2. Point out incoherence. Maybe the person remembers how hot it was outside after the crash but they don’t remember what country or state they were driving in. Are there facts that their plan or argument doesn’t explain? How can you make those facts seem more important and threatening? Other people’s opinions can undermine a person’s argument. What have other people said about the person or argument that can be used to break down their perception of support? Another strategy you can use to point out incoherence is to create your own contradiction. Simply ask them a leading question that contradicts what they have said earlier. Say your friend says they saw you at the mall late Tuesday afternoon, but the mall is five hours away. You could ask, “so you were at home making dinner early Tuesday night, right?” Then point out the incoherence. You can also use analogies to draw contradictions. “It is safer to shoot a gun with two hands right?” “Yes.” “Wouldn’t it have been safer to drive the car with two hands?”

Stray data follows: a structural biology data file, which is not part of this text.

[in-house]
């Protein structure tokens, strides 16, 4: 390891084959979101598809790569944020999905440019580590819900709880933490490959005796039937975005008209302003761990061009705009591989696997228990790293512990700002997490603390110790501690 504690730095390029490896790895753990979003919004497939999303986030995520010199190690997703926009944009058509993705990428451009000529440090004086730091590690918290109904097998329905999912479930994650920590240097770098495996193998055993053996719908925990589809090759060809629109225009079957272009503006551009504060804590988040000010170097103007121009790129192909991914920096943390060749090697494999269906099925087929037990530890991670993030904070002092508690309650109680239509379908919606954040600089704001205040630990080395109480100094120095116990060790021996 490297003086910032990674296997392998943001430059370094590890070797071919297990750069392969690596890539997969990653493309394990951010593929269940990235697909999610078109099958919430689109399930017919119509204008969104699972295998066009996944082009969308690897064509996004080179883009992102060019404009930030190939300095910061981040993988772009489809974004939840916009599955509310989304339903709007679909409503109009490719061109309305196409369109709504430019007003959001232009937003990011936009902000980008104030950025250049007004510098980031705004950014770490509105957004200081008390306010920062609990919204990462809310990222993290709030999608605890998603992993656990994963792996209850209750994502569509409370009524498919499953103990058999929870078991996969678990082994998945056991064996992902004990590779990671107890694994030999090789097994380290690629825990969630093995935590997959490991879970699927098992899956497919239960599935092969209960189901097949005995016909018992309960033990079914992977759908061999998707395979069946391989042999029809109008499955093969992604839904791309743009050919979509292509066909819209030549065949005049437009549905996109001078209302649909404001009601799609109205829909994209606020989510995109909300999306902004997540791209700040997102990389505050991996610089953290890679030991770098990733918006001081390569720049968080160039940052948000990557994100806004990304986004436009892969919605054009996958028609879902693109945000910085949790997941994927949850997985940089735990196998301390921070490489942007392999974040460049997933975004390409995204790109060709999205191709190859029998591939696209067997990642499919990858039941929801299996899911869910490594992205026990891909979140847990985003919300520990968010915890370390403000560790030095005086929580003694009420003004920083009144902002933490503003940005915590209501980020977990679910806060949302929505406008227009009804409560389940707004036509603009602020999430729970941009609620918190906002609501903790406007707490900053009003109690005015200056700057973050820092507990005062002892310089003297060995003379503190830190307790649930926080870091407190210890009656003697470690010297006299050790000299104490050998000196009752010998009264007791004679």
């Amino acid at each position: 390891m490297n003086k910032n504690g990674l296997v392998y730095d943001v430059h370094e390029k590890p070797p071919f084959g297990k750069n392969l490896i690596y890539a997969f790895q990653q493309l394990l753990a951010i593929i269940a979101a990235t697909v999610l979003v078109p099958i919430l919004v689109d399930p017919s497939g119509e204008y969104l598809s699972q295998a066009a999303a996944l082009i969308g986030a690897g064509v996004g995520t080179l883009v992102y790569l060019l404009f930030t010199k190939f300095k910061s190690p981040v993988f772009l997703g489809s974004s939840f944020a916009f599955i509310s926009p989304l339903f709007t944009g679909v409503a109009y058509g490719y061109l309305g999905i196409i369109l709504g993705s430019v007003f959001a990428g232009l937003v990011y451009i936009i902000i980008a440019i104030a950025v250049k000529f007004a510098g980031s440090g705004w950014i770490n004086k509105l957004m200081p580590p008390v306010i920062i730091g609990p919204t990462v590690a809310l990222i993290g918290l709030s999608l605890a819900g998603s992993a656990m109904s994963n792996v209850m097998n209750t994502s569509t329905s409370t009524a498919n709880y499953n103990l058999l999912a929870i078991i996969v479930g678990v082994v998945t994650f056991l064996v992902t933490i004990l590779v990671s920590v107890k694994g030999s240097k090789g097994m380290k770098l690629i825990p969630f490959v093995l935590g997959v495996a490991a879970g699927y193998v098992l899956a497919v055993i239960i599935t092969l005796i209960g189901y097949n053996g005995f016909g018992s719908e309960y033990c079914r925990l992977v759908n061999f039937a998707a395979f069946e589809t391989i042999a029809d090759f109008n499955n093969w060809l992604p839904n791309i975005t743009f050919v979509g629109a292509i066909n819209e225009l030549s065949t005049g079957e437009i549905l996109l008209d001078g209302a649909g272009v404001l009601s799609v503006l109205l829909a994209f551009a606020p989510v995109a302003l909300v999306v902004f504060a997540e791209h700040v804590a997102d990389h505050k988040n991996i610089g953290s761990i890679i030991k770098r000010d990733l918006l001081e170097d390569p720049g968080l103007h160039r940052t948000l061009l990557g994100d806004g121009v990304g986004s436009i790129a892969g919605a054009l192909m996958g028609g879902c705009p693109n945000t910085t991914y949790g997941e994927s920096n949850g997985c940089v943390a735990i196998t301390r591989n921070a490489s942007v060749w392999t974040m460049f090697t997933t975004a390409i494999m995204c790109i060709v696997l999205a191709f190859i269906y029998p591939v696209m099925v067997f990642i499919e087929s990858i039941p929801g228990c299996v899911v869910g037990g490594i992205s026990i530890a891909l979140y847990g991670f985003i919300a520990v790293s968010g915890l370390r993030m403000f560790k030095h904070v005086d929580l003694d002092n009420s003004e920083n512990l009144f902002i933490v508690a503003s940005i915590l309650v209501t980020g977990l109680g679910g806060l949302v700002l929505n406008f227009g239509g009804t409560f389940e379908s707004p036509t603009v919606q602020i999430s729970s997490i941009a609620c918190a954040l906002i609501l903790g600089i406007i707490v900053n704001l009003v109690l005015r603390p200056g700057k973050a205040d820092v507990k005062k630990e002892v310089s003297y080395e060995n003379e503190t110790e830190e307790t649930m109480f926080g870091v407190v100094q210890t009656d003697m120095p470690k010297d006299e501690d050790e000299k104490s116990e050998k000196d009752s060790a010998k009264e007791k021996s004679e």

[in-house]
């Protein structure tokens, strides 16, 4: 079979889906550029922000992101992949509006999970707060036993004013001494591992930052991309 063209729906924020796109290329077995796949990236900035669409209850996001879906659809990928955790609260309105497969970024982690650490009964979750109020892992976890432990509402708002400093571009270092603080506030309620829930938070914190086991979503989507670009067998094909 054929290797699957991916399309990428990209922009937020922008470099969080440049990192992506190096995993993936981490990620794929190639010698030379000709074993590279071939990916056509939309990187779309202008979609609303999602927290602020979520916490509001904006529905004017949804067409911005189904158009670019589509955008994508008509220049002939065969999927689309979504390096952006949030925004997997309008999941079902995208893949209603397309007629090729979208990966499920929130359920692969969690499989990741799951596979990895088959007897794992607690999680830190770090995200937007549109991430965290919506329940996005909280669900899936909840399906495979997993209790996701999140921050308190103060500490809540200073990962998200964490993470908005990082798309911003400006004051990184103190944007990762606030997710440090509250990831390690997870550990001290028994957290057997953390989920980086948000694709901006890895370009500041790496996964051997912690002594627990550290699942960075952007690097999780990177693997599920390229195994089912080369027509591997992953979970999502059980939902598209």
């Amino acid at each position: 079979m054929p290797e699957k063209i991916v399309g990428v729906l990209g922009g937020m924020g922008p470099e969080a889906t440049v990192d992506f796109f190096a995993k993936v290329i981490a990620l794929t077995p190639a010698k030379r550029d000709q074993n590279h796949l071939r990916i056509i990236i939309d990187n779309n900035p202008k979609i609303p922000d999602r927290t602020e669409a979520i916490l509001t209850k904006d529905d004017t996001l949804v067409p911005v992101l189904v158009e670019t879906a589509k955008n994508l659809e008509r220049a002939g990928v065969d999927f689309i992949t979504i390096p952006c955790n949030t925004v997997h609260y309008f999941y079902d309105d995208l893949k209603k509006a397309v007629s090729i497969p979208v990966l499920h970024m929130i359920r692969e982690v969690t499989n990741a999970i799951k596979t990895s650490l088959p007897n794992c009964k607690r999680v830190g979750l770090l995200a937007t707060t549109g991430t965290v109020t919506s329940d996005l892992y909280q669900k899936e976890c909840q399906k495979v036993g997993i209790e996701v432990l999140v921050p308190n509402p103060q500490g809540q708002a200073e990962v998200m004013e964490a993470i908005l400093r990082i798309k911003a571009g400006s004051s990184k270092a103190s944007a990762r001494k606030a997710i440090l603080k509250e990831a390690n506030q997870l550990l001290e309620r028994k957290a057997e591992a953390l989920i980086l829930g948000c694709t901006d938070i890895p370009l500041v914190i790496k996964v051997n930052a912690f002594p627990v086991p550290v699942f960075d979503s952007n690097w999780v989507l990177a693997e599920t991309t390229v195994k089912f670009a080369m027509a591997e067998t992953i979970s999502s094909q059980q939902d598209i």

3. Circumstances. Emotions can severely distort memories. Ask the person if they were feeling any strong emotions during the event. Do they have any emotional attachment to the topic? Similarly if someone is in a hurry, drunk, stressed, or preoccupied, they are less likely to remember details. Ask questions about the circumstances and procedures that were happening at the time. For example, ask what the person was intending to do in that circumstance. Would you believe someone remembered the color on the robber’s watch if they were rushing their child to the hospital? You can also attack circumstances that happened long ago. How would someone remember specific things about an even that happened so long ago? Did they write it down? Did they talk about it? How could they remember such a routine event? What made it stick out?